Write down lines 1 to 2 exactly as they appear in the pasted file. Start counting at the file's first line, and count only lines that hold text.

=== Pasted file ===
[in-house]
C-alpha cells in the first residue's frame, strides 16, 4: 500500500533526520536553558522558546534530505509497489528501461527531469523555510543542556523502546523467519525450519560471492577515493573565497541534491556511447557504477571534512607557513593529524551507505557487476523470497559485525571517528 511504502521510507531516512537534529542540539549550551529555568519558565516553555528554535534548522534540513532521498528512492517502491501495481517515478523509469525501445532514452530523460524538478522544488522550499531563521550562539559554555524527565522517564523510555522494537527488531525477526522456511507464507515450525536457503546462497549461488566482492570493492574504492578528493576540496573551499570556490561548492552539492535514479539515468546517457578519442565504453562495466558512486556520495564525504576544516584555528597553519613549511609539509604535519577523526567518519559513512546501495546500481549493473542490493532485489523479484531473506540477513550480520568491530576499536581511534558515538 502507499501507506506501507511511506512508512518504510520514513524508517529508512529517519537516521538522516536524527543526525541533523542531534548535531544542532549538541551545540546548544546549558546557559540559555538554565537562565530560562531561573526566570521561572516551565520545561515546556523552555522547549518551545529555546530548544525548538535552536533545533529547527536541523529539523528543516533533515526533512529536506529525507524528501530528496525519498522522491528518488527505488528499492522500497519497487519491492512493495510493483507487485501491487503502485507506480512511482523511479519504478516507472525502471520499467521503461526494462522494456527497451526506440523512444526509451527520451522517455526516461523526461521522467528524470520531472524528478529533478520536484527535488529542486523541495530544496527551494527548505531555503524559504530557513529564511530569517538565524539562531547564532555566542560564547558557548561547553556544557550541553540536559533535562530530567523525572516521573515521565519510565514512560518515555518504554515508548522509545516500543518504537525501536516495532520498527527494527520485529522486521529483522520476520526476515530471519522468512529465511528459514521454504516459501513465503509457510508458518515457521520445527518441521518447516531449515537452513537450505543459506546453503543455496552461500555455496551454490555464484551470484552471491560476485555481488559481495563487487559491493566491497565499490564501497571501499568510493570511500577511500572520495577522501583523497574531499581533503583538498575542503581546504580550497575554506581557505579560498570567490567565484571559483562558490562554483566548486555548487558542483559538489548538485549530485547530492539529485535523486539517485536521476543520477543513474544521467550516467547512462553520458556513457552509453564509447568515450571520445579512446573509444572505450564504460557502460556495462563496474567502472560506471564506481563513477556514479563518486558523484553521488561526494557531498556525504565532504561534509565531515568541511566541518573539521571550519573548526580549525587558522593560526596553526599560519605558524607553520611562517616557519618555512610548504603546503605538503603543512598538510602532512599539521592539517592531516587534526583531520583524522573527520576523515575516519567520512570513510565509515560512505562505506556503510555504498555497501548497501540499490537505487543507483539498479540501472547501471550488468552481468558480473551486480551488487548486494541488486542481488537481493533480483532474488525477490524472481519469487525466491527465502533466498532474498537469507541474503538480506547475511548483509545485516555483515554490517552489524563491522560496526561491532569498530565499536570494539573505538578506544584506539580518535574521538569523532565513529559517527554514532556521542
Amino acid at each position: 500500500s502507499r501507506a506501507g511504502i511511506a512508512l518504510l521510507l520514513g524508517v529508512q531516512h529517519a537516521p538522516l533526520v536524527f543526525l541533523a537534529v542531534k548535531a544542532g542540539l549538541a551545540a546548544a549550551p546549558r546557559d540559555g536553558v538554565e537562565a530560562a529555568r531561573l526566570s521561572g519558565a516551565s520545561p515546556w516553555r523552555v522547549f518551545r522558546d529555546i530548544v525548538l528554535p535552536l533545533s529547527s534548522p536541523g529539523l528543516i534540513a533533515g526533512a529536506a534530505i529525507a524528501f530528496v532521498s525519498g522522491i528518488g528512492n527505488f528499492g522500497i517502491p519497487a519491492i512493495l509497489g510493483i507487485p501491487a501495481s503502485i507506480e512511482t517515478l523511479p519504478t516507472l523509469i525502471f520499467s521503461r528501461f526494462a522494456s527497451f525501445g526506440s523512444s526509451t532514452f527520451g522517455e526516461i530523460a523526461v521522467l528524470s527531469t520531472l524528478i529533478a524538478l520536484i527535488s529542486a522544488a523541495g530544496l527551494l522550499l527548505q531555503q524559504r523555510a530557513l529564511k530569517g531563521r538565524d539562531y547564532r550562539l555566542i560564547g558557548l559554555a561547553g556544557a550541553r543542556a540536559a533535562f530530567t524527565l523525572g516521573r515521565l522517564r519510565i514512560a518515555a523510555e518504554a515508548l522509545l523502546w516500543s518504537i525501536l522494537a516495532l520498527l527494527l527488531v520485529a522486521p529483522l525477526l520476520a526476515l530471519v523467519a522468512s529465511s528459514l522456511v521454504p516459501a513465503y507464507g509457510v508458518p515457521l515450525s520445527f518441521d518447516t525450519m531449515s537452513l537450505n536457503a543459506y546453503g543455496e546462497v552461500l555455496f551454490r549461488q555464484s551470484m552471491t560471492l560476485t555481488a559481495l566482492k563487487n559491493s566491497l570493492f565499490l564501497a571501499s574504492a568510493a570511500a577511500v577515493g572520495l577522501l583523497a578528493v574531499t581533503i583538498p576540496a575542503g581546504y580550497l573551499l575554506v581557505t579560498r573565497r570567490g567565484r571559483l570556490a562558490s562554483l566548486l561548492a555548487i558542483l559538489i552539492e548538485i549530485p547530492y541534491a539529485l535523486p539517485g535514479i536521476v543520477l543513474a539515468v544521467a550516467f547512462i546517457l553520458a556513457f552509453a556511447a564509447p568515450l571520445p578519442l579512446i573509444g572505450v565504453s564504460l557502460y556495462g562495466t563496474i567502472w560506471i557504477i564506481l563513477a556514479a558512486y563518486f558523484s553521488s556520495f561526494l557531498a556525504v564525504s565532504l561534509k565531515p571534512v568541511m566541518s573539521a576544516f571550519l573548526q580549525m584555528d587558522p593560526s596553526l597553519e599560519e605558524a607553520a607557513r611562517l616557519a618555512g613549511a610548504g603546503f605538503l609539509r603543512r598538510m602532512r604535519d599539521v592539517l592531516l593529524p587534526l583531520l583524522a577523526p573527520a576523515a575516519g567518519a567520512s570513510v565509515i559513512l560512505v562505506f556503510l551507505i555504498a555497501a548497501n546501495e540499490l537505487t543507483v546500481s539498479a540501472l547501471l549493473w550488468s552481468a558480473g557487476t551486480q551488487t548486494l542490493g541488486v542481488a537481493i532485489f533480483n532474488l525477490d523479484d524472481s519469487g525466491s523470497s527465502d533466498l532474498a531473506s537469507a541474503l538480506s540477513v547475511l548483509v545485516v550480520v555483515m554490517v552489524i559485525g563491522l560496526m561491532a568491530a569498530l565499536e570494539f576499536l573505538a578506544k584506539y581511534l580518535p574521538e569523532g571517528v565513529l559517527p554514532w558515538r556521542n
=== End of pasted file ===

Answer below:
[in-house]
C-alpha cells in the first residue's frame, strides 16, 4: 500500500533526520536553558522558546534530505509497489528501461527531469523555510543542556523502546523467519525450519560471492577515493573565497541534491556511447557504477571534512607557513593529524551507505557487476523470497559485525571517528 511504502521510507531516512537534529542540539549550551529555568519558565516553555528554535534548522534540513532521498528512492517502491501495481517515478523509469525501445532514452530523460524538478522544488522550499531563521550562539559554555524527565522517564523510555522494537527488531525477526522456511507464507515450525536457503546462497549461488566482492570493492574504492578528493576540496573551499570556490561548492552539492535514479539515468546517457578519442565504453562495466558512486556520495564525504576544516584555528597553519613549511609539509604535519577523526567518519559513512546501495546500481549493473542490493532485489523479484531473506540477513550480520568491530576499536581511534558515538 502507499501507506506501507511511506512508512518504510520514513524508517529508512529517519537516521538522516536524527543526525541533523542531534548535531544542532549538541551545540546548544546549558546557559540559555538554565537562565530560562531561573526566570521561572516551565520545561515546556523552555522547549518551545529555546530548544525548538535552536533545533529547527536541523529539523528543516533533515526533512529536506529525507524528501530528496525519498522522491528518488527505488528499492522500497519497487519491492512493495510493483507487485501491487503502485507506480512511482523511479519504478516507472525502471520499467521503461526494462522494456527497451526506440523512444526509451527520451522517455526516461523526461521522467528524470520531472524528478529533478520536484527535488529542486523541495530544496527551494527548505531555503524559504530557513529564511530569517538565524539562531547564532555566542560564547558557548561547553556544557550541553540536559533535562530530567523525572516521573515521565519510565514512560518515555518504554515508548522509545516500543518504537525501536516495532520498527527494527520485529522486521529483522520476520526476515530471519522468512529465511528459514521454504516459501513465503509457510508458518515457521520445527518441521518447516531449515537452513537450505543459506546453503543455496552461500555455496551454490555464484551470484552471491560476485555481488559481495563487487559491493566491497565499490564501497571501499568510493570511500577511500572520495577522501583523497574531499581533503583538498575542503581546504580550497575554506581557505579560498570567490567565484571559483562558490562554483566548486555548487558542483559538489548538485549530485547530492539529485535523486539517485536521476543520477543513474544521467550516467547512462553520458556513457552509453564509447568515450571520445579512446573509444572505450564504460557502460556495462563496474567502472560506471564506481563513477556514479563518486558523484553521488561526494557531498556525504565532504561534509565531515568541511566541518573539521571550519573548526580549525587558522593560526596553526599560519605558524607553520611562517616557519618555512610548504603546503605538503603543512598538510602532512599539521592539517592531516587534526583531520583524522573527520576523515575516519567520512570513510565509515560512505562505506556503510555504498555497501548497501540499490537505487543507483539498479540501472547501471550488468552481468558480473551486480551488487548486494541488486542481488537481493533480483532474488525477490524472481519469487525466491527465502533466498532474498537469507541474503538480506547475511548483509545485516555483515554490517552489524563491522560496526561491532569498530565499536570494539573505538578506544584506539580518535574521538569523532565513529559517527554514532556521542